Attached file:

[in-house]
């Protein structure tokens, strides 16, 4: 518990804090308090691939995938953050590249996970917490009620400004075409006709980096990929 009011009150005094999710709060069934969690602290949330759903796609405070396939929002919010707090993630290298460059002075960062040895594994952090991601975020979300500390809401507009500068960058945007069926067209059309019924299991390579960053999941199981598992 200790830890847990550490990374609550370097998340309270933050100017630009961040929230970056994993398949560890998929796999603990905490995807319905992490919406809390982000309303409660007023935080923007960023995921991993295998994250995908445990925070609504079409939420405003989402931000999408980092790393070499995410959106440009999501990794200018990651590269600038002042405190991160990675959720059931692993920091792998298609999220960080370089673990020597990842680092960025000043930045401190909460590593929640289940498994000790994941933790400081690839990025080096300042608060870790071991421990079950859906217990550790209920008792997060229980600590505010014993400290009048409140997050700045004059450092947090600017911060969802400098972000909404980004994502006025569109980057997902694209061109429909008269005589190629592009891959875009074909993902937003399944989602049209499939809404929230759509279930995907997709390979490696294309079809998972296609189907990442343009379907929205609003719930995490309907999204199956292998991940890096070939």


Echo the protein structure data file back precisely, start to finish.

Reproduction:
[in-house]
């Protein structure tokens, strides 16, 4: 518990804090308090691939995938953050590249996970917490009620400004075409006709980096990929 009011009150005094999710709060069934969690602290949330759903796609405070396939929002919010707090993630290298460059002075960062040895594994952090991601975020979300500390809401507009500068960058945007069926067209059309019924299991390579960053999941199981598992 200790830890847990550490990374609550370097998340309270933050100017630009961040929230970056994993398949560890998929796999603990905490995807319905992490919406809390982000309303409660007023935080923007960023995921991993295998994250995908445990925070609504079409939420405003989402931000999408980092790393070499995410959106440009999501990794200018990651590269600038002042405190991160990675959720059931692993920091792998298609999220960080370089673990020597990842680092960025000043930045401190909460590593929640289940498994000790994941933790400081690839990025080096300042608060870790071991421990079950859906217990550790209920008792997060229980600590505010014993400290009048409140997050700045004059450092947090600017911060969802400098972000909404980004994502006025569109980057997902694209061109429909008269005589190629592009891959875009074909993902937003399944989602049209499939809404929230759509279930995907997709390979490696294309079809998972296609189907990442343009379907929205609003719930995490309907999204199956292998991940890096070939």